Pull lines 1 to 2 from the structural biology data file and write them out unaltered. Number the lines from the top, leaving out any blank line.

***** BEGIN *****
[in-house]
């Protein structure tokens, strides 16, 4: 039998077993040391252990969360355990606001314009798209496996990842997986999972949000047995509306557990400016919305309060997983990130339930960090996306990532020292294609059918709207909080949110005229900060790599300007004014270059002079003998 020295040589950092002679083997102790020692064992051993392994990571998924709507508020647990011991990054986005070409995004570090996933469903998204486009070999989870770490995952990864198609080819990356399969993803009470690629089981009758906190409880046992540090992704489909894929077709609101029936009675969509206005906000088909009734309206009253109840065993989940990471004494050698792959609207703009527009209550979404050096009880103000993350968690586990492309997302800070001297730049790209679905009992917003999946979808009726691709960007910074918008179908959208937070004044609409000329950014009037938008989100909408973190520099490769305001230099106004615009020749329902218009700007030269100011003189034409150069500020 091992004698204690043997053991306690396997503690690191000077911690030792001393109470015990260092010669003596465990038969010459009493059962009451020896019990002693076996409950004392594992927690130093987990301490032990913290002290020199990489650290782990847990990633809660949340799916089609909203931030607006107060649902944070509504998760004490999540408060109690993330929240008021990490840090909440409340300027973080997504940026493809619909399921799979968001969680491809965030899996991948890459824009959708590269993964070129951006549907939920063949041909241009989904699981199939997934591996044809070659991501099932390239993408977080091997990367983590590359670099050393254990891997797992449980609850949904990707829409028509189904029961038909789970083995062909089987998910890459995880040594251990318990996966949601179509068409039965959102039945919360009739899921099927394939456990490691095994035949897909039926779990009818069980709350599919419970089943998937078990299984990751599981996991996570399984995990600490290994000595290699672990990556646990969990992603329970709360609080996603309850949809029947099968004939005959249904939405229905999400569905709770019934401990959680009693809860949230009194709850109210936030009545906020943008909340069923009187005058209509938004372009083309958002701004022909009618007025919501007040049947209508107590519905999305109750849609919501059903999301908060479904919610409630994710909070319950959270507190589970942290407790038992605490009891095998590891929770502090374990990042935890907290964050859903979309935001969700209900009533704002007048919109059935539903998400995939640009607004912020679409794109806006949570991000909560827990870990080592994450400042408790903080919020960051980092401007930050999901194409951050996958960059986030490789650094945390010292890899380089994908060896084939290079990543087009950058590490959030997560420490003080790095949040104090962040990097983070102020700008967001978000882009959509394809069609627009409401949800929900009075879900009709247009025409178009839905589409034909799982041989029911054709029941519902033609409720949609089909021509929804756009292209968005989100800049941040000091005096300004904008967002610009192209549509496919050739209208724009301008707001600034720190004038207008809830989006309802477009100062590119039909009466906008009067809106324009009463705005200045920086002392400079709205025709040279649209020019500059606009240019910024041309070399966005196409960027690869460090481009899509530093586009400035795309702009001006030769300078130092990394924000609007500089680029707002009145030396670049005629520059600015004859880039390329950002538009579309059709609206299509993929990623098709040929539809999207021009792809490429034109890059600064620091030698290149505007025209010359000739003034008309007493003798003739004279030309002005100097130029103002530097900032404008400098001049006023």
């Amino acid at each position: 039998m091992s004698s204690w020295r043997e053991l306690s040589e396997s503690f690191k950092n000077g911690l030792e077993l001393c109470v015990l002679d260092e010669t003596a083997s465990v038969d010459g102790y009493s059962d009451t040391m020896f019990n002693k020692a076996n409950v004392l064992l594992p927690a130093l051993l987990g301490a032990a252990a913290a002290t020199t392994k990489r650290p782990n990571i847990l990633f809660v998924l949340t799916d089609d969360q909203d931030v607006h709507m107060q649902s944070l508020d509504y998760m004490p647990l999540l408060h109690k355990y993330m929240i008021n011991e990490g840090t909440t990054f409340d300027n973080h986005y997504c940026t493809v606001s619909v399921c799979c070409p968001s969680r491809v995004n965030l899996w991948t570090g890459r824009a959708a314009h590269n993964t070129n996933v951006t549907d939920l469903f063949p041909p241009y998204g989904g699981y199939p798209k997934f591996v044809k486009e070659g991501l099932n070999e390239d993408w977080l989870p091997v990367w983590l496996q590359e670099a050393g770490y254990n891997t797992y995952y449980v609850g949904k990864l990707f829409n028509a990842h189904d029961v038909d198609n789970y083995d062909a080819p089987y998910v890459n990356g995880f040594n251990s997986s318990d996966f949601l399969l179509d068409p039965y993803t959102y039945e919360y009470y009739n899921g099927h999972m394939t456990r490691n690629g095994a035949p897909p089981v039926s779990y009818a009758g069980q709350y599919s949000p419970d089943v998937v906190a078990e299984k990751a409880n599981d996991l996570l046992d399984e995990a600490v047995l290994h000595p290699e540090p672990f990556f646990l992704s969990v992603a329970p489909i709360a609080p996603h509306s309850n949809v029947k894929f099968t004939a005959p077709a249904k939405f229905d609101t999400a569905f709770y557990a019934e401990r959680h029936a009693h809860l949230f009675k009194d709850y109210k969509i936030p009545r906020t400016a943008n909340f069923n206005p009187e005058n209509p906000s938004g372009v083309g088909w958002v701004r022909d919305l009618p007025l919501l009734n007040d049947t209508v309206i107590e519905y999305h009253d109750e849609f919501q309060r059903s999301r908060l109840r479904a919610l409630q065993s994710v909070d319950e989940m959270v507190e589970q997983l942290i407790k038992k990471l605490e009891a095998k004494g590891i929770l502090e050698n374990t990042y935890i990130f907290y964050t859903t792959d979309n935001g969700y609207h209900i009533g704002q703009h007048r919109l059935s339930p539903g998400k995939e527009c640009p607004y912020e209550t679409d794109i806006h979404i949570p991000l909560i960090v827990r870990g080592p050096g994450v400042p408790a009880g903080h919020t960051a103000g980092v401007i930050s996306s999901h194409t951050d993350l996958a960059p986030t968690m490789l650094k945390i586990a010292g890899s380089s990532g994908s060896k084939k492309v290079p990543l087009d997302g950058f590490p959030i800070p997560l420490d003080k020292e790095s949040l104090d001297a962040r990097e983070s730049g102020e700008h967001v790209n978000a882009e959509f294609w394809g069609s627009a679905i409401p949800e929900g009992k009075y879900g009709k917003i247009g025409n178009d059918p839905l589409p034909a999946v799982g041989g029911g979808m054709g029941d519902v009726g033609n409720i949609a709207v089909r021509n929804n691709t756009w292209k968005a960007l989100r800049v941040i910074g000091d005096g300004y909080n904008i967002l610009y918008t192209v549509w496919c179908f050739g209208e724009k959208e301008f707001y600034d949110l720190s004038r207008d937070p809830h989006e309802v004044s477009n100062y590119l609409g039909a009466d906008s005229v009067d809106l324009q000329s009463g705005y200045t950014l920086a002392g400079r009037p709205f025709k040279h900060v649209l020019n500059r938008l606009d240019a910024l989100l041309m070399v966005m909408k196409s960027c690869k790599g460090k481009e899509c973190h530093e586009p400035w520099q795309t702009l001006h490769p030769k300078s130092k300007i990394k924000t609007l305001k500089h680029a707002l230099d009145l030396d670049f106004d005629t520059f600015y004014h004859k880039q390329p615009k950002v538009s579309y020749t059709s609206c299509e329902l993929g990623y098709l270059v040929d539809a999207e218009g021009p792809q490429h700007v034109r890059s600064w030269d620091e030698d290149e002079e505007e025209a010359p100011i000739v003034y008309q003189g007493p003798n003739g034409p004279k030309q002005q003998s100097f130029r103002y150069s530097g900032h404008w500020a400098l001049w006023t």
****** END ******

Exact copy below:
[in-house]
């Protein structure tokens, strides 16, 4: 039998077993040391252990969360355990606001314009798209496996990842997986999972949000047995509306557990400016919305309060997983990130339930960090996306990532020292294609059918709207909080949110005229900060790599300007004014270059002079003998 020295040589950092002679083997102790020692064992051993392994990571998924709507508020647990011991990054986005070409995004570090996933469903998204486009070999989870770490995952990864198609080819990356399969993803009470690629089981009758906190409880046992540090992704489909894929077709609101029936009675969509206005906000088909009734309206009253109840065993989940990471004494050698792959609207703009527009209550979404050096009880103000993350968690586990492309997302800070001297730049790209679905009992917003999946979808009726691709960007910074918008179908959208937070004044609409000329950014009037938008989100909408973190520099490769305001230099106004615009020749329902218009700007030269100011003189034409150069500020 091992004698204690043997053991306690396997503690690191000077911690030792001393109470015990260092010669003596465990038969010459009493059962009451020896019990002693076996409950004392594992927690130093987990301490032990913290002290020199990489650290782990847990990633809660949340799916089609909203931030607006107060649902944070509504998760004490999540408060109690993330929240008021990490840090909440409340300027973080997504940026493809619909399921799979968001969680491809965030899996991948890459824009959708590269993964070129951006549907939920063949041909241009989904699981199939997934591996044809070659991501099932390239993408977080091997990367983590590359670099050393254990891997797992449980609850949904990707829409028509189904029961038909789970083995062909089987998910890459995880040594251990318990996966949601179509068409039965959102039945919360009739899921099927394939456990490691095994035949897909039926779990009818069980709350599919419970089943998937078990299984990751599981996991996570399984995990600490290994000595290699672990990556646990969990992603329970709360609080996603309850949809029947099968004939005959249904939405229905999400569905709770019934401990959680009693809860949230009194709850109210936030009545906020943008909340069923009187005058209509938004372009083309958002701004022909009618007025919501007040049947209508107590519905999305109750849609919501059903999301908060479904919610409630994710909070319950959270507190589970942290407790038992605490009891095998590891929770502090374990990042935890907290964050859903979309935001969700209900009533704002007048919109059935539903998400995939640009607004912020679409794109806006949570991000909560827990870990080592994450400042408790903080919020960051980092401007930050999901194409951050996958960059986030490789650094945390010292890899380089994908060896084939290079990543087009950058590490959030997560420490003080790095949040104090962040990097983070102020700008967001978000882009959509394809069609627009409401949800929900009075879900009709247009025409178009839905589409034909799982041989029911054709029941519902033609409720949609089909021509929804756009292209968005989100800049941040000091005096300004904008967002610009192209549509496919050739209208724009301008707001600034720190004038207008809830989006309802477009100062590119039909009466906008009067809106324009009463705005200045920086002392400079709205025709040279649209020019500059606009240019910024041309070399966005196409960027690869460090481009899509530093586009400035795309702009001006030769300078130092990394924000609007500089680029707002009145030396670049005629520059600015004859880039390329950002538009579309059709609206299509993929990623098709040929539809999207021009792809490429034109890059600064620091030698290149505007025209010359000739003034008309007493003798003739004279030309002005100097130029103002530097900032404008400098001049006023």